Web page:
Before I get to the FAQs: Check out readergirlz tomorrow; Graceling is the featured book in September.
Okay, here goes.
1. Does Katsa loiter? Does she lurk in the corner of your mind and say things like, “That is so not how I would do it!” (for example)?
*smile* No, she really doesn’t. None of my characters do. There is a very clear line between me/my life and my characters/their lives, and when I think about my characters, they’re always in their own world, not mine. I wish this did happen now and then, though. There are plenty of times when my characters would make better decisions about how to handle certain situations than I would. I could really use some tips from them :o)
2. I’m writing a book. It’s slow going at times to try to keep my focus. I feel like I can see ahead to more exciting parts of the story, while right now I’m trying to set up the setting, which can be tedious. Do you have any suggestions for this? Should I skip ahead and write the exciting parts, then go back and fill in the build-up?
This is a really good question, and it’s something that happens constantly, over and over, in the course of writing a novel. There are so many parts of a novel that are the parts without a major tension or emotion or climax or revelation.
Some people skip ahead and that works for them. I can’t tell you what to do. But I can tell you what I do. I do NOT skip ahead. (The only time I skip ahead while novel-writing — and I never skip more than a few lines/paragraphs — is when I absolutely cannot know what’s supposed to happen now until I’ve written something that won’t happen until later. I leave a gap with a small outline or notes, and make myself move on, even though I hate to leave blank places and it makes me worried and nervous.)
What I do try to do is figure out a way to write the establishing-the-setting type things, the establishing-who-the-characters-are things, in scenes that are emotionally interesting and do have some sort of small excitement. I don’t mean that every single scene needs to have high drama; I only mean that… well, for example, right now in my writing, I’m building up to some fun, exciting stuff that will be happening soon. But the parts I’m writing right now are distinctly unexciting, and it’s hard to make myself keep writing. I kind of need to show the passage of time and do some exposition that feels pretty boring to me. So, I’m trying to use these passage-of-time sections to build the relationships between characters I’ve neglected so far. For example, if there’s some information I need to convey to the reader during this slightly unexciting section of the novel, I might try to find a way to reveal the information using an unexpected conversation between two characters who haven’t interacted much before. Put them in an interesting place, maybe give them a few props to work with (something to do with their hands or look at with their eyes), and also give them a few things to talk about at once — some important topics, some less important topics, and maybe even something frivolous or funny, all mixed in together. (Don’t make your conversations too linear!) If you get your characters moving around their setting and talking, revealing the way they interact with each other, your setting/characters/exposition will come to life, and the conversation/action will engage the reader at the same time as you convey the possibly unexciting stuff you need to convey. And you might learn something from their conversation that you hadn’t realized before.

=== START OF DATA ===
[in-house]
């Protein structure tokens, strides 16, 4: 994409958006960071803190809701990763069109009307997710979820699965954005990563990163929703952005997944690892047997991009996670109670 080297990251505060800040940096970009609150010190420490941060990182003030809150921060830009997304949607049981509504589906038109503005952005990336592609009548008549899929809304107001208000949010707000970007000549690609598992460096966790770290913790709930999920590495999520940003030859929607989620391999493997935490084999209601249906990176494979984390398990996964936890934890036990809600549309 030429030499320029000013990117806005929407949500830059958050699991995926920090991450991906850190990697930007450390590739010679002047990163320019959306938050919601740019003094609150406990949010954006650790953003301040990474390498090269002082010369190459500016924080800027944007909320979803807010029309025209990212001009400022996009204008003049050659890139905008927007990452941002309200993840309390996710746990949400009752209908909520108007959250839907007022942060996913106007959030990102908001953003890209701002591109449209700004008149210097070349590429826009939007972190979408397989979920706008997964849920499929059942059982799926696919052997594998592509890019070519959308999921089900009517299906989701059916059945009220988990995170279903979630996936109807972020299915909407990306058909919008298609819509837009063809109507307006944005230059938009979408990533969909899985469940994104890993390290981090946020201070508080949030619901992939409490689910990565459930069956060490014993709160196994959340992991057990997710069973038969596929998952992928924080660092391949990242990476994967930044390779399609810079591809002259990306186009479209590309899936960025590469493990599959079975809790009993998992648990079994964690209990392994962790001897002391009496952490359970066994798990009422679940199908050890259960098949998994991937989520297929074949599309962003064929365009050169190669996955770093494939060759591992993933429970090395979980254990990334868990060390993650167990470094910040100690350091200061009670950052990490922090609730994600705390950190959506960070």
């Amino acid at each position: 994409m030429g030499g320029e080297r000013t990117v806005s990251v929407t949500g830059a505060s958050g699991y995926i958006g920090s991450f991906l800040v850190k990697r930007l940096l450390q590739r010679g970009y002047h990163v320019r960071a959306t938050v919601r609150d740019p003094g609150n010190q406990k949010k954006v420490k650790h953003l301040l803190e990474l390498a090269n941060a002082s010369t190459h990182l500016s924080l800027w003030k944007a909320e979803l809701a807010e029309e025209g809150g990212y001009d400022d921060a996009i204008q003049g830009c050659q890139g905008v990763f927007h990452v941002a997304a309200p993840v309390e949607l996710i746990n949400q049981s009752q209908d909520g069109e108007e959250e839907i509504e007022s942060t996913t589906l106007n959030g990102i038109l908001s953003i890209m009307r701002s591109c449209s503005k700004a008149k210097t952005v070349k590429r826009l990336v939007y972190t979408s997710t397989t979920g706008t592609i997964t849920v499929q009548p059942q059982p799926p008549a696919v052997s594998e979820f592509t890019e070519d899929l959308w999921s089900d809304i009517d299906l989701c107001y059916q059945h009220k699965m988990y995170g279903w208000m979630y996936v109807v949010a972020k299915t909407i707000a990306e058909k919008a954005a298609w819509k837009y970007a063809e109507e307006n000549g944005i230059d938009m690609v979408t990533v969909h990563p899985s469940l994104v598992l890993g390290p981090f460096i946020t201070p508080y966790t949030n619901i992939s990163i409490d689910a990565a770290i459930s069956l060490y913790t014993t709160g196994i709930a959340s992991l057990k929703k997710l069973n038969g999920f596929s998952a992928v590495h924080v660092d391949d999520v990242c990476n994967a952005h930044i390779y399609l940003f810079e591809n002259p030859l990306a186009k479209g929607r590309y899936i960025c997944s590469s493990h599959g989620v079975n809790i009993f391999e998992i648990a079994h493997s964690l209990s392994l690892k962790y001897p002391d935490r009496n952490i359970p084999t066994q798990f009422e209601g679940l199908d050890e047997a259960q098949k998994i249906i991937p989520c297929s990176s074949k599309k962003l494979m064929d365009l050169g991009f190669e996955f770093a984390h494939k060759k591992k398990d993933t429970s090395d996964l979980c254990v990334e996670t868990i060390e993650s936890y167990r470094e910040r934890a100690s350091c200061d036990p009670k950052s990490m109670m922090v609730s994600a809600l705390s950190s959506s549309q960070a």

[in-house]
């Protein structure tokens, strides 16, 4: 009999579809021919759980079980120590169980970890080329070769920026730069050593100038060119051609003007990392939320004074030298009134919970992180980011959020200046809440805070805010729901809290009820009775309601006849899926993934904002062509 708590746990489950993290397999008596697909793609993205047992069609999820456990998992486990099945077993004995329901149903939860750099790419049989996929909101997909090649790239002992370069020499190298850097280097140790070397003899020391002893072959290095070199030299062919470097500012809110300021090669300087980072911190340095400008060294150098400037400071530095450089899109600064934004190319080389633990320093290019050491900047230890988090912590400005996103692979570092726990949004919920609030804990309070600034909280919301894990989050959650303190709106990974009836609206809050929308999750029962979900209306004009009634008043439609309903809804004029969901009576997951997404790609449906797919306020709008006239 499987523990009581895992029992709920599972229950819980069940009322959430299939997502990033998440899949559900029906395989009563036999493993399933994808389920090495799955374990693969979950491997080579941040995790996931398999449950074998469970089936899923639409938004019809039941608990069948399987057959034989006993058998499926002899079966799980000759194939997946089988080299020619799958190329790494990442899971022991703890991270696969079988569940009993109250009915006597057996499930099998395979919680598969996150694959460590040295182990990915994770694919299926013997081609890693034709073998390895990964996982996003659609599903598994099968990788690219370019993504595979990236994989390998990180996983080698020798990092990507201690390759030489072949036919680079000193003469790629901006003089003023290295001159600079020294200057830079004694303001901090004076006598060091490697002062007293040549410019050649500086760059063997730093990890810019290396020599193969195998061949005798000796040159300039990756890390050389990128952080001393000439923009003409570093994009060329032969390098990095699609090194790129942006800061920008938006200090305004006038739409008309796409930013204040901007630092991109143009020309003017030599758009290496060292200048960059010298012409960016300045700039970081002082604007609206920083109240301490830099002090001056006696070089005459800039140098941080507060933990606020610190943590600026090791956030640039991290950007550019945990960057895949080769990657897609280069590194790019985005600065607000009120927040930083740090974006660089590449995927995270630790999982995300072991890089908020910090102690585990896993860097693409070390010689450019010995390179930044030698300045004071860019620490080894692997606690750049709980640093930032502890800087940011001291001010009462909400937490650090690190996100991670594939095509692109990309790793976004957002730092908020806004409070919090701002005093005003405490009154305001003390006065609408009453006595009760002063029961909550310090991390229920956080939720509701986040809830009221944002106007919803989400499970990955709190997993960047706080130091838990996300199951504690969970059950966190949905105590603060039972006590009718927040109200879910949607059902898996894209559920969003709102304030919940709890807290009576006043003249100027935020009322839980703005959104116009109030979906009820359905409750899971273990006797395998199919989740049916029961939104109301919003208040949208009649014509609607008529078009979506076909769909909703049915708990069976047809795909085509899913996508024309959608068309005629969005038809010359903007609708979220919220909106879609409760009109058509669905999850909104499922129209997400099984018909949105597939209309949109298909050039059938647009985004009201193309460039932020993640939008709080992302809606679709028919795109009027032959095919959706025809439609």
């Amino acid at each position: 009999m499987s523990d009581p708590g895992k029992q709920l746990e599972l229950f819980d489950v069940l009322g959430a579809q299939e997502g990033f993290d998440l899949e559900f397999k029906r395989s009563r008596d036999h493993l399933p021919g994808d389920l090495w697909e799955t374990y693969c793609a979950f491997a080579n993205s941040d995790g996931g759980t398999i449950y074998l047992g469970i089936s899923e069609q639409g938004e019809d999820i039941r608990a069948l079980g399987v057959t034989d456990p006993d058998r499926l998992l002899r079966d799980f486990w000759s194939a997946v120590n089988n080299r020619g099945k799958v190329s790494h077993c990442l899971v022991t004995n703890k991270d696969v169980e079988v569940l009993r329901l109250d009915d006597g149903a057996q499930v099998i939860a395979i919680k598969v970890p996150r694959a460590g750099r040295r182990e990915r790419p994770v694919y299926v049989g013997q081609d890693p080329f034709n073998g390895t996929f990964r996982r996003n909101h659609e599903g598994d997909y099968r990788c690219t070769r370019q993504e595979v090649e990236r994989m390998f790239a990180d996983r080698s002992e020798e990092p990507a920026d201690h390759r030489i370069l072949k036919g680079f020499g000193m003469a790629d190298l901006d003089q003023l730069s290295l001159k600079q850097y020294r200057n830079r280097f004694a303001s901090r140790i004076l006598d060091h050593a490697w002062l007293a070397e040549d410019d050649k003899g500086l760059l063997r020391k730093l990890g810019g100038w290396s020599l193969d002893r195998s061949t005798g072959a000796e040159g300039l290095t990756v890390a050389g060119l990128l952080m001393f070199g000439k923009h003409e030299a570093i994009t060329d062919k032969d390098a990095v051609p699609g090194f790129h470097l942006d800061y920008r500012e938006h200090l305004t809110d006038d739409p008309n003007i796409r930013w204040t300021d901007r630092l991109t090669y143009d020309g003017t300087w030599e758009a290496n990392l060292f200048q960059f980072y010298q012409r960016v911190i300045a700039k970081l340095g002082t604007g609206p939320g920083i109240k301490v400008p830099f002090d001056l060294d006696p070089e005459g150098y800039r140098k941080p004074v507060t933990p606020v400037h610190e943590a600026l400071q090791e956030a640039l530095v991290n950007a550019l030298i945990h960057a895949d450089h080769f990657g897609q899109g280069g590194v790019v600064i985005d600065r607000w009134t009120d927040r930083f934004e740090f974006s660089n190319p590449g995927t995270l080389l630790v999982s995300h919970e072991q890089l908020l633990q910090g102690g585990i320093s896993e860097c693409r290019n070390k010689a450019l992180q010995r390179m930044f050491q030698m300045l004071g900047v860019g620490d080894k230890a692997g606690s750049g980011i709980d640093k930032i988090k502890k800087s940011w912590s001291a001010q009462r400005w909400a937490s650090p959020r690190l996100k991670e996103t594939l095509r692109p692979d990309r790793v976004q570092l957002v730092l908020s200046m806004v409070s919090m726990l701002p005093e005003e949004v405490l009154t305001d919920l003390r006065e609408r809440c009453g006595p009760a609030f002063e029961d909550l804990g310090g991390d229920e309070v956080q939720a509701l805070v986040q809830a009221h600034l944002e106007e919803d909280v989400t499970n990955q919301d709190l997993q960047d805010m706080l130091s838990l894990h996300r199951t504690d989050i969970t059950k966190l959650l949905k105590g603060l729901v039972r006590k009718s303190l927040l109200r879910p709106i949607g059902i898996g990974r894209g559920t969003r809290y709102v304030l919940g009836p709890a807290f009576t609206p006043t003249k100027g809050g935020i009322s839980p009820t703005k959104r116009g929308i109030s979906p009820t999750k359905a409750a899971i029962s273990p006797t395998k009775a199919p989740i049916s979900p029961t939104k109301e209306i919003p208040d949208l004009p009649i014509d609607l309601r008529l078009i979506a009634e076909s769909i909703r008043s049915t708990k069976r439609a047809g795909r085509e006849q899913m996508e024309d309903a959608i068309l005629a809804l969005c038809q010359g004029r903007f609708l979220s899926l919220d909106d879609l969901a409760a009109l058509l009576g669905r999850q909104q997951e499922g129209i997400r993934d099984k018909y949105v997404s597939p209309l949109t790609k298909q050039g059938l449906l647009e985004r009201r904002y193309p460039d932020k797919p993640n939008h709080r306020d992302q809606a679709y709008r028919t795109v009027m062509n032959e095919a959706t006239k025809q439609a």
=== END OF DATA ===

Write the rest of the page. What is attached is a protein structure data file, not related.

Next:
Does that make sense? It’s only one example of a way you can use laying-the-scene to also further-the-plot and increase-inter-character-tension. ^_^ If you feel like you’re bungling, don’t worry too much. I don’t think it’s possible to write a novel without feeling that way.
3. Do I need to read Graceling before reading Fire?
This is hard for me to answer objectively, because, of course, as the purist author, I would prefer everyone to read them in the order in which they were published, and I also think that reading Fire first gives away one big Graceling spoiler. BUT, I have heard from plenty of people who read Fire first and then Graceling and say that reading them in that order totally works. Both books stand alone — technically, you don’t need to read one in order to understand the other. So I think you’re safe either way! (Blog readers who’ve read both — if you have a [SPOILER-FREE] opinion about this, please feel free to leave it in the comments!)
ETA: There are some strong (spoiler-free) opinions about question #3 in the comments, so do check them out if you need advice!
There are so many other questions I want to answer, including questions about dealing with anxiety about publicity/appearances/etc., and I hope to have time for more FAQs soon. Happy Monday, everyone!